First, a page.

Asia, the largest continent in the world – with a total of 48 countries – is a melting pot of race and culture. That being said, there is a common dish found across its cuisine: Rice. Grown in every continent on earth, with the exception of Antarctica, it is the third-highest worldwide production, after sugarcane and maize. So what makes it the ultimate Asian dish?
Asia alone both produces and consumes 90% of the world’s rice
In 2016, the top 10 rice producing countries were Pakistan at 2.85 million hectares (approximately 2.85 million rugby fields combined), Cambodia (2.90), Philippines (4.50), Burma (6.80), Vietnam (7.66), Thailand (9.65), Bangladesh (12.00), Indonesia (12.16), China (30.35), and finally India at 43.20 million hectares.
Link to ancient Asian folklore
In India, rice is associated to the Hindu God of Wealth, Lakshmi a.k.a Annapurna (provider of a bounty of rice). In Bali, Hindus believe that it was the power of Vishnu that created rice from nothing, while Indra (God of Bad Weather), taught the people to cultivate their own rice; hence, the use of waterlogged soil. In Japan, rice is associated with the sun goddess Amaterasu, who ruled both the sun and heavenly fields of rice. In Thailand, Mae Phosop is considered to be the ‘mother of rice’ deity. She is commonly depicted as a beautiful woman wearing a red dress with extravagant jewellery, holding a sheaf of harvested rice on her right shoulder.
Not all rice is made equal
Being the oldest known food still consumed today, years of cross-pollination and genetic modification has resulted in over 40,000 varieties of cultivated rice. The varieties can be narrowed down into three types of rice grain: short, medium and long. Long-grains are dry, firm, and stay fluffy after being separated after cooking (eg: Basmati and Jasmine). Medium-grains produce the most moisture, making them tender and slightly chewy, which is why they’re commonly used in risottos and paellas (eg: Arborio and Valencia). Short-grain rice is only a tiny bit longer than its width. Known for sticking and clumping together, it is commonly used to make sushi.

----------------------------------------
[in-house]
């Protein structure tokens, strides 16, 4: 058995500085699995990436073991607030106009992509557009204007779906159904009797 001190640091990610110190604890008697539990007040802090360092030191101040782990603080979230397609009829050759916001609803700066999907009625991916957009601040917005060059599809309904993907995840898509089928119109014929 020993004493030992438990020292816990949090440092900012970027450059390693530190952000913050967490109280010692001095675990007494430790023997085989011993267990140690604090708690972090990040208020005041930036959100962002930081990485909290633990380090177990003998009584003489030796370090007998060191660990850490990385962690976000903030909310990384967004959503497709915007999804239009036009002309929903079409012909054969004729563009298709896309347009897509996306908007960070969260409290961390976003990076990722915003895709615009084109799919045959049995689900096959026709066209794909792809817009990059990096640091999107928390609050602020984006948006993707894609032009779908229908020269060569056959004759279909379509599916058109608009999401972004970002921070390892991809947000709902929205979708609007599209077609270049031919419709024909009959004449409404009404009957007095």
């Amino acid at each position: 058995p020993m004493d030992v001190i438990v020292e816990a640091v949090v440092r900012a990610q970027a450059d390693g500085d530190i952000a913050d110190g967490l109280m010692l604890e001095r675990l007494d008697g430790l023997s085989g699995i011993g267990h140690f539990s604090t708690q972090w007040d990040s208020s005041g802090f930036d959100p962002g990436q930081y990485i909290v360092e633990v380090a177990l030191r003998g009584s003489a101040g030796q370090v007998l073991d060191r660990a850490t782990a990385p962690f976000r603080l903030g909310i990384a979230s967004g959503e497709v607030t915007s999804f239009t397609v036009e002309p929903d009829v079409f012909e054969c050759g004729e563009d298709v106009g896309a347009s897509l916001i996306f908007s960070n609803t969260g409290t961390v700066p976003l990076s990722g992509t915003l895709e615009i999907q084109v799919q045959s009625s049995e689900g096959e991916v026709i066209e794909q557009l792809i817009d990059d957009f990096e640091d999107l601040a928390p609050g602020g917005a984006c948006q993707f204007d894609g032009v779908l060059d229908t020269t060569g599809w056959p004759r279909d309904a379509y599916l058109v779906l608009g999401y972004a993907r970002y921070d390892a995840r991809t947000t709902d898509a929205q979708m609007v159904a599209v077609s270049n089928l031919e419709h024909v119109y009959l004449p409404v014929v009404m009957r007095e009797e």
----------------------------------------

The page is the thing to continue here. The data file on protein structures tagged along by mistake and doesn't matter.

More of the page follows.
A celebration of rice
In Asia, inhabitants generously commemorate various ancient festivals dedicated to the agricultural cycle of growing and harvesting food, most notably rice. Here are a few examples:
In Malaysia and Brunei, a World Harvest Festival takes place, featuring members of the Dayak community together with neighbours from Thailand, Indonesia and Philippines.
In Thailand, the Royal Ploughing Ceremony is an ancient royal rite held in Cambodia and Thailand to mark the beginning of the rice-growing season.
In Japan, a grand ceremony is held in the Sumiyoshi Taisha Shrine for the annual Otaue Rice Planting Festival. The festival has become a popular tourist attraction, thanks to the spectacular dance performances, which are believed to enhance the vitality of the grains.
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